Most texts on writing style encourage authors to avoid overly-complex words. However, a majority of undergraduates admit to deliberately increasing the complexity of their vocabulary so as to give the impression of intelligence.
Most texts on writing style encourage authors to avoid overly-complex words. However, a majority of corporate websites deliberately increase the complexity of their vocabulary so as to give the impression of expertise.
The paper introduced by the first text found that students using more difficult words actually end up giving the exact opposite impression: “needless complexity leads to negative evaluation”.
Using a very non-scientific method, I’d like to extend the findings to the situation I made up in the second text.
Nobody likes to feel dumb.
Does your audience want a free trial? Of course.
Do you have the resources to offer a free trial that delivers the right experience to the right audience, making them excited to continue on their journey to become champions of your own perspective?
Most companies would answer no.
And yet, they offer a free trial.
And that’s because a free trial, with the right form to capture the right information – credit card, of course – is very little about experience, about user journey, about changing minds and behaviors, while it is very much about boosting vanity metrics.
We think of most things as linear experiences.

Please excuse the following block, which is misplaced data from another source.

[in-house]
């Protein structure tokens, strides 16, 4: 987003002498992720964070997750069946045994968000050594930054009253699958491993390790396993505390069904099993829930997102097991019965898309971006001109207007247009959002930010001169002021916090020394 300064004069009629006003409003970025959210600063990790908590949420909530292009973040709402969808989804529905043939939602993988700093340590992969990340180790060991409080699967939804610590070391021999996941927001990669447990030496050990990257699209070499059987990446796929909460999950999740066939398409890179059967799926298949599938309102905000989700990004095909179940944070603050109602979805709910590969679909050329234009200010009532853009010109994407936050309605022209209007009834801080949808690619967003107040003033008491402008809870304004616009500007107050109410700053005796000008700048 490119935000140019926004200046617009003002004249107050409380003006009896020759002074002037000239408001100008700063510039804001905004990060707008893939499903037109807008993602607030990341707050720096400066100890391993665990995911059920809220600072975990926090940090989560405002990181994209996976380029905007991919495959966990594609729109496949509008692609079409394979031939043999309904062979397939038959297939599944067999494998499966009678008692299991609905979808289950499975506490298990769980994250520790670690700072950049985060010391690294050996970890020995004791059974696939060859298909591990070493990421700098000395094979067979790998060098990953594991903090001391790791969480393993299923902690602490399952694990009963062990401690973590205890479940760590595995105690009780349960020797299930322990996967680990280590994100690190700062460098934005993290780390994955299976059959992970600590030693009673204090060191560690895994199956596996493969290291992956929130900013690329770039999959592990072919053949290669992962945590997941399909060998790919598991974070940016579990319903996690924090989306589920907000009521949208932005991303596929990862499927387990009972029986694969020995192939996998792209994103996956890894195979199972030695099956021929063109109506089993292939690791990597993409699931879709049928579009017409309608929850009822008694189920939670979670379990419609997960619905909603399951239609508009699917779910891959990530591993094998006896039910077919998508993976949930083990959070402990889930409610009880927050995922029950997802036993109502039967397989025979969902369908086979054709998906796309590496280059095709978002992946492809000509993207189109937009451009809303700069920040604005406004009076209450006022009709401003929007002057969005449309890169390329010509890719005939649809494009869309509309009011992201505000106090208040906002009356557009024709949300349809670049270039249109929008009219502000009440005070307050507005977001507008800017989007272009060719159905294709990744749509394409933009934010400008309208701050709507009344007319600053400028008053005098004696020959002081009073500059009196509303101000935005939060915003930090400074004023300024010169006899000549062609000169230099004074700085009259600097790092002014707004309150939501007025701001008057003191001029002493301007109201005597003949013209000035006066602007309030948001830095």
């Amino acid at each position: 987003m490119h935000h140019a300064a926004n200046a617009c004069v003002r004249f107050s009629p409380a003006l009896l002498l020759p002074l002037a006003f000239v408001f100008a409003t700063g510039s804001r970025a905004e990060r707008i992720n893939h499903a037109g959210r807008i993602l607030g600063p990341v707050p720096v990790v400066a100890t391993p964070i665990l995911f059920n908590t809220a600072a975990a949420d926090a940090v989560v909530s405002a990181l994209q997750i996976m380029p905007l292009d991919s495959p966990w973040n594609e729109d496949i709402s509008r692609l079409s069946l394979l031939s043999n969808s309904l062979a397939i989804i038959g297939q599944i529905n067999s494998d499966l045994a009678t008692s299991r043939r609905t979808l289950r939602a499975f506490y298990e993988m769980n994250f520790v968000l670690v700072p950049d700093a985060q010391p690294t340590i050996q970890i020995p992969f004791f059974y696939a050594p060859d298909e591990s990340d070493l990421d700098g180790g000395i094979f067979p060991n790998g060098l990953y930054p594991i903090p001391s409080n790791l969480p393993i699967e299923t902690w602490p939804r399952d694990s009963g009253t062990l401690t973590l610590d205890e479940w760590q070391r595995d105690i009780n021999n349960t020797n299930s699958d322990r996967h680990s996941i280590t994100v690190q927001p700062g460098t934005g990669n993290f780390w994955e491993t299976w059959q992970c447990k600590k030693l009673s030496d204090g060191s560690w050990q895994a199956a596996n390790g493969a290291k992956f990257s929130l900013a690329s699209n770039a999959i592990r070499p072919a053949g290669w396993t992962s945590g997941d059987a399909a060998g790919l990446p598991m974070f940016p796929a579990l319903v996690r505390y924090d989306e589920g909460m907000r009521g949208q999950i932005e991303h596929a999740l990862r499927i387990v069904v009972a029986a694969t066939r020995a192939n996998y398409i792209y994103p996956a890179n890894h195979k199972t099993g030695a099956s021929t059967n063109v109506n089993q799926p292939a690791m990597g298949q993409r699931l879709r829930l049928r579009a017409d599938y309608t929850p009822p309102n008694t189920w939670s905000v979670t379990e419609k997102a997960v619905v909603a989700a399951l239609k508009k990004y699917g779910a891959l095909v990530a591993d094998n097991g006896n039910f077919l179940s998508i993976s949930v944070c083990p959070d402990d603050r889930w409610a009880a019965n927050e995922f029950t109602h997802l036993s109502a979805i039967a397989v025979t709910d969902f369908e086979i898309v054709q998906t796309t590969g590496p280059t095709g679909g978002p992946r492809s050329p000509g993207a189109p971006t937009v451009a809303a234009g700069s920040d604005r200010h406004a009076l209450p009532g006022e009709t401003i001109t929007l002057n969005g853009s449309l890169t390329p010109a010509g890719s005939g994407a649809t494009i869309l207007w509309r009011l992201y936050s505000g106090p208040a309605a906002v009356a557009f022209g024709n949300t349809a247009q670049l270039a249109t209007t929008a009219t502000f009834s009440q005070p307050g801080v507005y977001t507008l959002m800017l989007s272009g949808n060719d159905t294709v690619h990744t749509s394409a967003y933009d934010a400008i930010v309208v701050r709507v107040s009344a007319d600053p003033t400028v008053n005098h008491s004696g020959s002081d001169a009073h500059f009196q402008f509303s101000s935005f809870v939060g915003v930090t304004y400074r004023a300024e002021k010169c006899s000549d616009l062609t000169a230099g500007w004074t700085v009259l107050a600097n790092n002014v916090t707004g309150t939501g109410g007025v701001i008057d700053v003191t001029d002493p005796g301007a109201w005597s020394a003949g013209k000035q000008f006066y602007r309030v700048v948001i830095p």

That’s certainly true in business. The funnel is linear. The go-to-market process is linear. The sales pipeline is linear. The launch of a new product or service is linear. The very same metaphors we use to describe those things (funnel, pipeline, launch) are linear.
And yet, success requires that you circle back and iterate with the new information you have acquired. That you adjust the trajectory continuously with the help of what you are learning as you go.
It turns out that to be succesful in what matters we need to apply more rounded thinking.
The laziest sales approach must certainly be the following.
I have just came across your company on LinkedIn. Not sure you are the right person to talk to, in case could you connect me to one of your colleagues?
You don’t know my company.
You don’t know me.
You are asking me to do work for you.
I hope you’ll never be asked to resort to this.
Free stuff is not easy to give away online, and that’s true for second hand clothes as it is true for learning programs.
It’s probably because the buyer does not perceive any value. It’s easy enough to raise one’s hand and say “I am in”. But as soon as life gets in the way, something that is free is just not worth any hassle.
If you have something you need to get rid of, or an idea you are proud of and want to spread, that’s something to take into account.
For as counterintuitive as it might sound, free is not always the best bargain.